General Info: One of the slowest transportation options you can choose while traveling Myanmar, it’s still hard to deny the adventurous appeal of crawling through the country by train. The overall rail network is reasonably wide too and has stations at just about all of the larger cities and traveler destinations.
The downside is that the conditions of both the train cars and rails themselves are not so great, causing regular delays on any route that isn’t one of the 3 Yangon to Mandalay lines.
Planning & Booking: Unlike Air travel, the train system in Myanmar has a consistent daily schedule. You can find timetables at various different websites, but the best and most accurate (as of early 2016) I’ve found is through The Man at Seat 61.
Depending on your destination, purchasing your actual tickets can be a bit of a hassle. If you’re taking one of the shorter or less common lines between cities, you can just purchase your ticket at the station the same day you’re traveling. The most popular routes though, such as Yangon to Mandalay or Mandalay to Bagan, will sometimes sell out, so it’s recommended you buy these in advance.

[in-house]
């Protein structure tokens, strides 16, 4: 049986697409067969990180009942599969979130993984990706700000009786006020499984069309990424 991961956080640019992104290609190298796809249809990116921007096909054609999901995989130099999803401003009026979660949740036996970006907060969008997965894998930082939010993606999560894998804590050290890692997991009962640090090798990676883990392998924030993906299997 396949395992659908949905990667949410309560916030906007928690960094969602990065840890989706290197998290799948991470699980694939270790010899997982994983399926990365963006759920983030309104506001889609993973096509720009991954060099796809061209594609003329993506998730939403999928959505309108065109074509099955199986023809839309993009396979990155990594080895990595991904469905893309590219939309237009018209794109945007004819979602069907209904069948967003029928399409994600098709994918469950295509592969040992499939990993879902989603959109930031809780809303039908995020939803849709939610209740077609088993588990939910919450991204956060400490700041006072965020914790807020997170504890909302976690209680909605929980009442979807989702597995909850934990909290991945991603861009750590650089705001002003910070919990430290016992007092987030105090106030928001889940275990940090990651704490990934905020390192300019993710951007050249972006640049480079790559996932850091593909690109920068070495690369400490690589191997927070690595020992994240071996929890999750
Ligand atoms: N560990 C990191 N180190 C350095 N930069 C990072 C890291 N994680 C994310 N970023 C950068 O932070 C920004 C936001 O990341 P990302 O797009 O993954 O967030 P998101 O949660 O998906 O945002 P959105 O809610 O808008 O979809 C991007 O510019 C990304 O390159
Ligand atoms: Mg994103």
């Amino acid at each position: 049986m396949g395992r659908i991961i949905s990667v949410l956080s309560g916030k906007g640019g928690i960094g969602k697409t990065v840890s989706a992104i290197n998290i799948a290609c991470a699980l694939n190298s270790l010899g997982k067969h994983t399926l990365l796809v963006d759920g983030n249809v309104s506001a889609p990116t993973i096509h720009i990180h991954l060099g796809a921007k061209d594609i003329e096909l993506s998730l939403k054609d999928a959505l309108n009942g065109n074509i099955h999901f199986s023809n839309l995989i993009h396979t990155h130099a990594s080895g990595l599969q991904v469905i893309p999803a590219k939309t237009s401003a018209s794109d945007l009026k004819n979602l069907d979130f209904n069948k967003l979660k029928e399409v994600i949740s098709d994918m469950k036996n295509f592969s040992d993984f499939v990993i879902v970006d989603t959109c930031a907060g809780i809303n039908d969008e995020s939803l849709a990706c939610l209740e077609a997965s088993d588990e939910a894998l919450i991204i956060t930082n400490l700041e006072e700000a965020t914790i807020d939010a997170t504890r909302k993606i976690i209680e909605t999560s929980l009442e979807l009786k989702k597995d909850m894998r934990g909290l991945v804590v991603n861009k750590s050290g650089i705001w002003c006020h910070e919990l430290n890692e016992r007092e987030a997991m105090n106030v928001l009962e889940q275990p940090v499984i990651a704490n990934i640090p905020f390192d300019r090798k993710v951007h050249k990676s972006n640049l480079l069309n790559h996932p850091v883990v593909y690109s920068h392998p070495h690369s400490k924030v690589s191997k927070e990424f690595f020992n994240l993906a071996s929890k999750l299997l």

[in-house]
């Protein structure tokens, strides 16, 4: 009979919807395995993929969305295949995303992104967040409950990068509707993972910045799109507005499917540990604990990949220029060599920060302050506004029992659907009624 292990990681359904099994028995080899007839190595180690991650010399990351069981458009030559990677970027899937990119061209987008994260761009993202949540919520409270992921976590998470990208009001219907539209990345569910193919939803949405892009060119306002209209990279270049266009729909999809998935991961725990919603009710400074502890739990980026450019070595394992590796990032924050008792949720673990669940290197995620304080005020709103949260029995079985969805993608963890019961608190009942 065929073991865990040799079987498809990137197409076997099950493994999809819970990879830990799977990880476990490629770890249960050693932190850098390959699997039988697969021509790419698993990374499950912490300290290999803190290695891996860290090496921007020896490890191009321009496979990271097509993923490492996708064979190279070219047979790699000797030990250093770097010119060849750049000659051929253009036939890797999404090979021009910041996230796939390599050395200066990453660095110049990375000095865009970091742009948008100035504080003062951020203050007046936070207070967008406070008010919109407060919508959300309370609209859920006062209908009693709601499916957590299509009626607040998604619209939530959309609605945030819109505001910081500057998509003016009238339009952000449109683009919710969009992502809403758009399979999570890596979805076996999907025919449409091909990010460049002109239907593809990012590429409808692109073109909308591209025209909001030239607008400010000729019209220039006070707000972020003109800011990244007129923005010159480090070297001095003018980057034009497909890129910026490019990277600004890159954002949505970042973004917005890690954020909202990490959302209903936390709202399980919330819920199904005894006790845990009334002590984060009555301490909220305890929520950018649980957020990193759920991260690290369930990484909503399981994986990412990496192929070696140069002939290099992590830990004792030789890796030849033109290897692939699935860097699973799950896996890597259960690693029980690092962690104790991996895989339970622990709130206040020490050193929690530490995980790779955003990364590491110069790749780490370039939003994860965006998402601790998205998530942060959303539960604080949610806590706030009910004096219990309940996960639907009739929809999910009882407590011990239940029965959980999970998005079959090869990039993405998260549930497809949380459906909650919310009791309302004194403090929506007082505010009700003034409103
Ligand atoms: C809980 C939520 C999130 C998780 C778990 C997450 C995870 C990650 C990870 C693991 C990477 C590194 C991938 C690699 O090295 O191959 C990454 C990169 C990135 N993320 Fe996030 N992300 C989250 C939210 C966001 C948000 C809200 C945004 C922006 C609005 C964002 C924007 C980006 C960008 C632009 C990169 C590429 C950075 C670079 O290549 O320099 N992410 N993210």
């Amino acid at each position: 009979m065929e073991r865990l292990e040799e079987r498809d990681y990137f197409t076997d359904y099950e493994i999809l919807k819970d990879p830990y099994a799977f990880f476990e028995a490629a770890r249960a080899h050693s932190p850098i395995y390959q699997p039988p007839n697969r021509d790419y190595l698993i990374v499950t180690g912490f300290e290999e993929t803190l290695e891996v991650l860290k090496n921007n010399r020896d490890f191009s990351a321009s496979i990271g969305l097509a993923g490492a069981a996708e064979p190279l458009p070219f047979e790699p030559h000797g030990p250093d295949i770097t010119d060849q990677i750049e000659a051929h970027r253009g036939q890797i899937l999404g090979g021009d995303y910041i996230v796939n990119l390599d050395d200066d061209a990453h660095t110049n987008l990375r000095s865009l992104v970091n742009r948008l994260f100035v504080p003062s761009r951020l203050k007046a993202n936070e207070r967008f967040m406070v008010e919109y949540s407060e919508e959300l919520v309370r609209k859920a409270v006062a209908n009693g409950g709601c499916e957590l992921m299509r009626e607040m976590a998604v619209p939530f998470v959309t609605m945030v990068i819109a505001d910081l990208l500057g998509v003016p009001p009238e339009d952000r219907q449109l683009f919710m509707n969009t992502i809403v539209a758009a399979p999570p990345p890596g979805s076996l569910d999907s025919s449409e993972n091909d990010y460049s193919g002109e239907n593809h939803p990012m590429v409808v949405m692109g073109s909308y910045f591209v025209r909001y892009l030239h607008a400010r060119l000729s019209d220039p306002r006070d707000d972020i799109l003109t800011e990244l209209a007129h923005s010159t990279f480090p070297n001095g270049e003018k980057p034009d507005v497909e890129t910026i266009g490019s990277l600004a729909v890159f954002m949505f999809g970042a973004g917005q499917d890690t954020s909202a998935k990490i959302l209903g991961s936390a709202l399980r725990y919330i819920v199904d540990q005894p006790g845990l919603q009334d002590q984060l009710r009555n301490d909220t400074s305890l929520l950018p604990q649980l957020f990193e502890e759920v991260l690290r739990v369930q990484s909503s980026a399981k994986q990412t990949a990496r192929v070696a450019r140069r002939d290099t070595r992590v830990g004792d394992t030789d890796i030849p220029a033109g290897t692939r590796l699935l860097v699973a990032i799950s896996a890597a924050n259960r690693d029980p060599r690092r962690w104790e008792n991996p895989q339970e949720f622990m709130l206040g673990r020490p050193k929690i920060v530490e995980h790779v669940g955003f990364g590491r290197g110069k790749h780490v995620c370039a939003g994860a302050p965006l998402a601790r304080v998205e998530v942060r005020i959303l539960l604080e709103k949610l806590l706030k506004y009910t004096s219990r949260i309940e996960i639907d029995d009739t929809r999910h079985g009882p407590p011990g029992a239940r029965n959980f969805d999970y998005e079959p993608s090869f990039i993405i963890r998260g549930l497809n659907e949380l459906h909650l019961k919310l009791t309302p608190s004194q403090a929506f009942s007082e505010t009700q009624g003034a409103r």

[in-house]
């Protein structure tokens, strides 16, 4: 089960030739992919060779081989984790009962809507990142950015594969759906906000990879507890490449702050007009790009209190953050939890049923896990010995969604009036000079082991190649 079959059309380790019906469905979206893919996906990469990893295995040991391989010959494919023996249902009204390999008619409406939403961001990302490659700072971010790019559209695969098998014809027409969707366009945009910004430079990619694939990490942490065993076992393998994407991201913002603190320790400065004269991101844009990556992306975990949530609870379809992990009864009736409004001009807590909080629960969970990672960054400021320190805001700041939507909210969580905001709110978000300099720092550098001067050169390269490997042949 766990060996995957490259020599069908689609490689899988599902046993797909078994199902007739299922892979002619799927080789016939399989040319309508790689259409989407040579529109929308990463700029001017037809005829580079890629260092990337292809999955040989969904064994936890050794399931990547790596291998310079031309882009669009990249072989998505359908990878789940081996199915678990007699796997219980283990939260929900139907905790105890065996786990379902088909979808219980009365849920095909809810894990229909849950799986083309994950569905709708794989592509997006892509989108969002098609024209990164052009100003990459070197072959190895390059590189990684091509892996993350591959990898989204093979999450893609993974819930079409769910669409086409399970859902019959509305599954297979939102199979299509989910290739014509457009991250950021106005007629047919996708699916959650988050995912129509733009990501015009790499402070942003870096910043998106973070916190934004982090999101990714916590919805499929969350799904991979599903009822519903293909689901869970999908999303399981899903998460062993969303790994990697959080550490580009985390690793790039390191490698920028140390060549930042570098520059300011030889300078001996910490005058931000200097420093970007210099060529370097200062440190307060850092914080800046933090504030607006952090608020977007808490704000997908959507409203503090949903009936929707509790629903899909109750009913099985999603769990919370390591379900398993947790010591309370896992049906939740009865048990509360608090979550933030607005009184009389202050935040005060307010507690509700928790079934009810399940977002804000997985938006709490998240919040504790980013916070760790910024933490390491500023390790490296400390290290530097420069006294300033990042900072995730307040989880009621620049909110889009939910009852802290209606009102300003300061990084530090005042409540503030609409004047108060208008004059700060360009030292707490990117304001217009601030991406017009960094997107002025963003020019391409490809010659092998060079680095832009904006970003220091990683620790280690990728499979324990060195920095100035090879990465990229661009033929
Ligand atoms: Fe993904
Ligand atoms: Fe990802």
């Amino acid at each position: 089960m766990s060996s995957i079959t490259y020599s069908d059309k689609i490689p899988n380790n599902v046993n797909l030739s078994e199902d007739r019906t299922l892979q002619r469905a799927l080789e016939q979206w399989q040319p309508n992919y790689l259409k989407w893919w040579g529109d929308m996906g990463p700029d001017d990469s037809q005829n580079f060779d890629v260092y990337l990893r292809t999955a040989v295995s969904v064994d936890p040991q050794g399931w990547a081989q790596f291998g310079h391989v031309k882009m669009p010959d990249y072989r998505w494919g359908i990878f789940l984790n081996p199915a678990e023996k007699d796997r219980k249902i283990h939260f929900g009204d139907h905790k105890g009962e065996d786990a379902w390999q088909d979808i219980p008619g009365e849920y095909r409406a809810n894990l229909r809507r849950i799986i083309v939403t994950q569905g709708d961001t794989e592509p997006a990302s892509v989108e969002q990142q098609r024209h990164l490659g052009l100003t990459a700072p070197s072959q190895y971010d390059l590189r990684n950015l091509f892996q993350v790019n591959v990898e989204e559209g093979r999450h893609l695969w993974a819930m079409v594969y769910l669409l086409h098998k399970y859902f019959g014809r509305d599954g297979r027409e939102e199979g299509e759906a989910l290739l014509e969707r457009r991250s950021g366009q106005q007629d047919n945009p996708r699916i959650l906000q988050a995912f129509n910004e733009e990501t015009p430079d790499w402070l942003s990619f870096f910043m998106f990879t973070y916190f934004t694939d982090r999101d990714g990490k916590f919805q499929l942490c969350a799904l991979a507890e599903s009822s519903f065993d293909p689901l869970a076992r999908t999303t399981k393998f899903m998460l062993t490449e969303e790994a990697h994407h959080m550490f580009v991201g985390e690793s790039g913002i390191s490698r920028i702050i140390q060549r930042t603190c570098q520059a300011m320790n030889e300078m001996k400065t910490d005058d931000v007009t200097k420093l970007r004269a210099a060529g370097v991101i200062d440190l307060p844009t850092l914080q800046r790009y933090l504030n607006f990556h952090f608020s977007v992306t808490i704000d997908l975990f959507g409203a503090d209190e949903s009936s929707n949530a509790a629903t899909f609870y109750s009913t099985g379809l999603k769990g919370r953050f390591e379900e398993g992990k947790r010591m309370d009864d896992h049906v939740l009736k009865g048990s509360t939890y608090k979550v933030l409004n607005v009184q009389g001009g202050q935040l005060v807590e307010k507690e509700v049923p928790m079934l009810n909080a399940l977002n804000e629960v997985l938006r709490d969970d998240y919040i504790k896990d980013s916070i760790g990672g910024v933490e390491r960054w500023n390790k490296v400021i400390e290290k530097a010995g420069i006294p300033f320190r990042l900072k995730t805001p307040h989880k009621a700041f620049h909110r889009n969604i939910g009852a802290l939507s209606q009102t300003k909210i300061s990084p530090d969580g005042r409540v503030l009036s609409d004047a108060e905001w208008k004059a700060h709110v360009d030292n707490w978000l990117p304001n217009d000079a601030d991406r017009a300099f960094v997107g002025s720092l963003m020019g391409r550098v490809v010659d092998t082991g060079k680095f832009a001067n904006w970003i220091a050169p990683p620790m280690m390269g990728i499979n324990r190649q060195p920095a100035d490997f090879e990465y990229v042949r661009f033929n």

The earliest you can purchase advanced tickets is 3 days before departure, and it has to be done using your passport at the station in person. To avoid the hassle, or if you’re unable to grab these tickets yourself, you can always pay a local travel agency like Go-Myanmar to make the purchase for you. You’ll still have to arrange a pick-up from them however, as physical tickets are required for all train travel.
For me, it was just easier to walk down to the Yangon booking offices myself and purchase tickets in person.
My Experience: I had initially planned to take the day train from Yangon to Mandalay but ended up having to take the overnight “express”. Big mistake. What I initially expected to be an uncomfortable but unique experience ended up being 15 hours of freezing and frightening transportation. And sleep? Absolutely not possible on this sucker.
Leaning towards taking the bone-breaker express? Make sure to read this post for even more on my full experience!
Traveling Myanmar by Bus
General Info: If you’re not being transported by airplane or train, chances are that you’ll be traveling Myanmar by bus. Sure it can be a bit slow at times, taking around 9 hours to get from Yangon to Mandalay, but the ride itself is likely to be much more comfortable than the train. VIP busses can be especially nice and worth the small splurge of around $20-30. The spacious air conditioned cabin and padded reclining seats are a big step up from the ordinary busses, which are often filled to brim with passengers.
The bus also has one of Myanmar’s widest transportation networks, making it one of your only options for more out of the way destinations, such as the idyllic beaches of Ngwe Saung.
Planning & Booking: Unfortunately there isn’t a single point of reference for bus schedules. The closest thing to a timetable I was able to find was using Go-Myanmar‘s search tool, but even then their results don’t include all available options.